This is the riskiest strategy because the investor must act on uncertain forecasts of future interest rates. For changes in the level of interest rates, interest rate anticipation strategies can be used from an expected level change in interest rates. Duration measures the inverse relationship between a level change in interest rates and a fixed income portfolio’s value. To enhance return, if rates are expected to decline a manager would increase the duration of the portfolio; conversely, if rates are expected to rise, the manager would shorten portfolio duration.

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 The strategy is designed to preserve capital when interest rates rise (and bond prices drop) and to receive as much capital appreciation as possible when interest rates drop (and bond prices rise).

Valuation analysis – In this strategy, the  portfolio manager looks for undervalued bonds, those bonds that have a computed value higher than the current market price. This method requires continuous evaluation , lots of analysis and lots trading based on the analysis. Based on the analysis, the investor would buy undervalued bonds and sell overvalued bonds (or ignore them if they are not in the portfolio).

Credit analysis – The issuer is an extremely important feature of bonds. Bond issuers are examined to determine if any changes in the firm’s default risk can be identified. Basically, because issuers differ in default risk, government are normally assumed to be without default risk. Non government bonds are normally classified according to their credit ratings which signal the amount of default risk. Rating changes are prompted by internal changes within the firm as well as external changes. Various factors examined include financial ratios, GNP, inflation, etc.

Yield spread analysis – can be used to earn from an expected change in current bond sector spreads. Yield spread strategies are based on an assumption that current yield spreads between sectors are not consistent with some “normal” yield spread level.  In these strategies, often called intermarket spread swaps, a manager sells bonds in one sector and buys bonds in another sector in the hopes of profiting as the yieldspread moves from its current level to its “normal” level. These strategies are generally independent of interest rate anticipation strategies which attempt to capitalize on expectations regarding the level of interest rates.

Page 2 Active Bond Management Essay

An example of this strategy is the decision to purchase callable or noncallable bonds. During  periods ofhigh interest rates, the spread between yields on callable and non callable bonds is often greater than during periods of relatively low interest rates. Accordingly , if investors expect rates to decrease in the future, causing the spread between the callable and non callable bonds to narrow, they could capitalize by forming a callable/ non callable bond swap. Interest rate volatility also plays a role in the spread. As volatility increases, the value of the embedded call option rises, causing callable bond prices to fall and the yield spread to widen. Thus, if volatility is expected to increase, the manager would sell callable bonds and purchase non-callable bonds; if volatility is expected to decrease, non-callable bonds would be sold and callable bonds would be purchased.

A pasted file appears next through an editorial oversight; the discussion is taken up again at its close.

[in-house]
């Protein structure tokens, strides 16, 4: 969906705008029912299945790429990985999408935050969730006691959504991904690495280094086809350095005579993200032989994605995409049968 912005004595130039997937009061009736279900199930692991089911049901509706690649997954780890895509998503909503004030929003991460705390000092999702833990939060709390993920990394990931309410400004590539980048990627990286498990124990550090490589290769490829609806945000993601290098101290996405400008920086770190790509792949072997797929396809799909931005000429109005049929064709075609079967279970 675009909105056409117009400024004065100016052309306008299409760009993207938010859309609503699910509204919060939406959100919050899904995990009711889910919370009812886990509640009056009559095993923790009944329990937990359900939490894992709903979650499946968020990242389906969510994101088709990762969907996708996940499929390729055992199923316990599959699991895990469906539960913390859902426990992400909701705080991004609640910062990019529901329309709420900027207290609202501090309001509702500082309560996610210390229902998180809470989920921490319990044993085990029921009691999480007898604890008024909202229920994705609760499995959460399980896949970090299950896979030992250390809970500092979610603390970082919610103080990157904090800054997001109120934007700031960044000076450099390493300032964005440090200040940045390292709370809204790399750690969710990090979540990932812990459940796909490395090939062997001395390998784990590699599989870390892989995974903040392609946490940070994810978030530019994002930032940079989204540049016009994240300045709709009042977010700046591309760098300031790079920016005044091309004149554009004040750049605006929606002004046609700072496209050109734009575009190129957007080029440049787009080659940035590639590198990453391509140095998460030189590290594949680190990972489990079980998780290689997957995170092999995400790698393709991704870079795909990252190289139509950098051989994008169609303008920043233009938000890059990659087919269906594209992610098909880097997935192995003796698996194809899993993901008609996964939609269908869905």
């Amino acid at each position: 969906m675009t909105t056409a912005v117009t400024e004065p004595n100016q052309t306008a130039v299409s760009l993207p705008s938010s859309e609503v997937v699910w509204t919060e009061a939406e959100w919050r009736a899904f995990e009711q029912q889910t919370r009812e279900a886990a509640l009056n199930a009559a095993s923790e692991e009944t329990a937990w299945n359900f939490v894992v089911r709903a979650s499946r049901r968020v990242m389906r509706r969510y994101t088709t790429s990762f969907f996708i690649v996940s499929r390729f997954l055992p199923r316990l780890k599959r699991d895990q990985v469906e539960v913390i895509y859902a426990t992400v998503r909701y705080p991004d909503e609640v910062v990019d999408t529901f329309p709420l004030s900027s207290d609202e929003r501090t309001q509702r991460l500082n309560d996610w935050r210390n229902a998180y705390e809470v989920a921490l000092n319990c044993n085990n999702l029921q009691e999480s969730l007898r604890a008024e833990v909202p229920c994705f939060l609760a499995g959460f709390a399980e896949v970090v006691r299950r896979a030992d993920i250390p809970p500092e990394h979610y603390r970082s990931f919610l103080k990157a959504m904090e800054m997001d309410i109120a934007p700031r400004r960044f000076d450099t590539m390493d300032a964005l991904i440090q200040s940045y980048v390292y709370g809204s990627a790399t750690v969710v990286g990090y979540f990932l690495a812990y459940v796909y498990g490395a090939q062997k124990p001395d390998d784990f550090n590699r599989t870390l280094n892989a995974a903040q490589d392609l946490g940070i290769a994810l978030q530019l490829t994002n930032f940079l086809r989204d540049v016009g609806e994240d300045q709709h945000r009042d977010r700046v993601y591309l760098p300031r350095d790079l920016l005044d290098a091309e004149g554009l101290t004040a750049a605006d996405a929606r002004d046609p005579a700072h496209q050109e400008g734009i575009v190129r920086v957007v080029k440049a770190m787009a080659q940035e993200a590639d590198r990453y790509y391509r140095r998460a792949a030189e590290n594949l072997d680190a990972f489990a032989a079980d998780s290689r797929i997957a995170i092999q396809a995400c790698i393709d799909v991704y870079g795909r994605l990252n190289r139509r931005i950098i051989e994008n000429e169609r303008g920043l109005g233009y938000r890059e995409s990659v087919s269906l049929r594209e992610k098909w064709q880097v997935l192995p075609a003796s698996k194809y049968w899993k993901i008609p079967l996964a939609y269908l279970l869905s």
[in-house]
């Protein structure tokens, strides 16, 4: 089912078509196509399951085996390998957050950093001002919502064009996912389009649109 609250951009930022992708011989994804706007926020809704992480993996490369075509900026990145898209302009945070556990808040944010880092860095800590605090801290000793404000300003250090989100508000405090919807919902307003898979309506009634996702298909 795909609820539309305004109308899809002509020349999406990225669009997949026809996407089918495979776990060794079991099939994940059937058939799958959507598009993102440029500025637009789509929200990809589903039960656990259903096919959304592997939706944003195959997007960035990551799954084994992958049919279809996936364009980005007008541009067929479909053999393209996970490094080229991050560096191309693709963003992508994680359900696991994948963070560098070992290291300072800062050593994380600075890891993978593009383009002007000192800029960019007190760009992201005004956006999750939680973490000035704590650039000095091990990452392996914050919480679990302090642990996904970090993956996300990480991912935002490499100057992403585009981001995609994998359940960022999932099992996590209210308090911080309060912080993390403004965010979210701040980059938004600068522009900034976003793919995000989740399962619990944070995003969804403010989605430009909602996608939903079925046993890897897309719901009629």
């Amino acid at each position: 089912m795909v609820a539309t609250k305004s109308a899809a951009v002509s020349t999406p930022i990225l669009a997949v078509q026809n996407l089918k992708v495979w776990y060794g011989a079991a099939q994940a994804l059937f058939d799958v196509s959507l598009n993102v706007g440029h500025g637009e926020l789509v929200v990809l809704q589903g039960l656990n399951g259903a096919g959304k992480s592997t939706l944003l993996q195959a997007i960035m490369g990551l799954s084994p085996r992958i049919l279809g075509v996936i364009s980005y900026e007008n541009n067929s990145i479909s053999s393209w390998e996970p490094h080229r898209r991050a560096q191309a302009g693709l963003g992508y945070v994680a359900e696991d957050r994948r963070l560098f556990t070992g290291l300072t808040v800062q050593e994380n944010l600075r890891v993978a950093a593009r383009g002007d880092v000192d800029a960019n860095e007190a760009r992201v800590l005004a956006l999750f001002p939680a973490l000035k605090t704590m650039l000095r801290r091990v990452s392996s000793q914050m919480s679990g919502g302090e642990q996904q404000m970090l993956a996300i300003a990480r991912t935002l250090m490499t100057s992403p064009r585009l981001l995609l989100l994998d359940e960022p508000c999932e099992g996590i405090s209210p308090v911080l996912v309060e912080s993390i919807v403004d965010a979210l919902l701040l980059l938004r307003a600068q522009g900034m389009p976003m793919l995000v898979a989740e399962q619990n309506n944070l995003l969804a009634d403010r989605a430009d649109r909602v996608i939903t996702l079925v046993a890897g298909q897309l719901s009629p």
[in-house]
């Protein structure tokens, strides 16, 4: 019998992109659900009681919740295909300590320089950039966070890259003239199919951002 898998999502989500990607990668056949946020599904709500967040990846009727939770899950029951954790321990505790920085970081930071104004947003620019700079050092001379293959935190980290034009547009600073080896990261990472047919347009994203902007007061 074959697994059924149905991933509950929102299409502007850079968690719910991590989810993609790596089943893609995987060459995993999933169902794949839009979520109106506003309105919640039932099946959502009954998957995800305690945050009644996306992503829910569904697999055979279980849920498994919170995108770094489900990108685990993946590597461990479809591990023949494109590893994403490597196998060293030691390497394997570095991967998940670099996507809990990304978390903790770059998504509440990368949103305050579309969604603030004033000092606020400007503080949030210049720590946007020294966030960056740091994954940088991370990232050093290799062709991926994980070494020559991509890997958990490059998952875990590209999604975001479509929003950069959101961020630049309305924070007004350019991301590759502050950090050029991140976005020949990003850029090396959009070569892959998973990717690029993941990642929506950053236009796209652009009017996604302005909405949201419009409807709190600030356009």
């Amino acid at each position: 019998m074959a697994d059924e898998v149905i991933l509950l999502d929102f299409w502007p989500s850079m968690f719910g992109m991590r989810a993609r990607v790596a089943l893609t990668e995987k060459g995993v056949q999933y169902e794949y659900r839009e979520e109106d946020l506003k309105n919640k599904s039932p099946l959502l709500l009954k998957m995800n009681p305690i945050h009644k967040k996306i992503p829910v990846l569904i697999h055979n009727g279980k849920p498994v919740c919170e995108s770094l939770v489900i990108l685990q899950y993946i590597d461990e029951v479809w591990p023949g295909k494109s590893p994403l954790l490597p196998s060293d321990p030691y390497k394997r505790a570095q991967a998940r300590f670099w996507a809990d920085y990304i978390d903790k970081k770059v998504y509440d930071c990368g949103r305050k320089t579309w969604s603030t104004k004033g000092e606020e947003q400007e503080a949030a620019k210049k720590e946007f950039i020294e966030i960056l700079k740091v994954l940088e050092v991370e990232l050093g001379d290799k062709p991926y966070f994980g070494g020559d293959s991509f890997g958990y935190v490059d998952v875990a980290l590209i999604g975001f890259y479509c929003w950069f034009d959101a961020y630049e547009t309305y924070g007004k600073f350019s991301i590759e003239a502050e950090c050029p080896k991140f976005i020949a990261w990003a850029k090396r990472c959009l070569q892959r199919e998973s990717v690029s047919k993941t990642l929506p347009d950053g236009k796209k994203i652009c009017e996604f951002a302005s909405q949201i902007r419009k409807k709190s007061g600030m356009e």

Substitution swaps –  can be used to select one of two bonds that are similar in all aspects except that one that has a higher yield. For example, in a credit quality sector, a bond might be selected if a manager feels that its credit quality should be higher than other similarly rated bonds. If this analysis is confirmed by the market via a rating upgrade, the bond will go up in value. Another example is to compare two mortgage backed securities (MBSs) of similar coupon, maturity, and type, where different prepayment assumptions lead to different prices and yield spreads.

If a manager anticipates a different prepayment assumption than the market, the manager can act on that assumption in the hopes that the market will agree with his prepayment assumption in the future and value that particular MBS. For example, for a particular discount MBS or a PO, if a manager expects faster prepayments than the market, the manager could purchase that security to realize the greater value of receiving principal repayments quicker than the market anticipates. Similarly, for a particular premium MBS or an IO, if the manager expects slower prepayments than the market, the manager would purchase that security because its lower price is compensating to the prepayment risk.


            Pike, R. (1993). Corporate finance and Investment : decision and strategies. New York: Prentice Hall.

            Fabozzi, F. (1996). Bond markets, analysis, and strategies. (3rd edition). New York: Prentice hall.

            Maggin, J. and Tuttle, D. (2007). Managing investment portfolio: a dynamic process. ( 3rd edition). New York: Wiley.

            Sharpe, A . (1996). Investment. (6th edition). New York: Prentice Hall.

            Bodie, Kane and Marcus. (1996). Investments. (3rd edition). Irwin.

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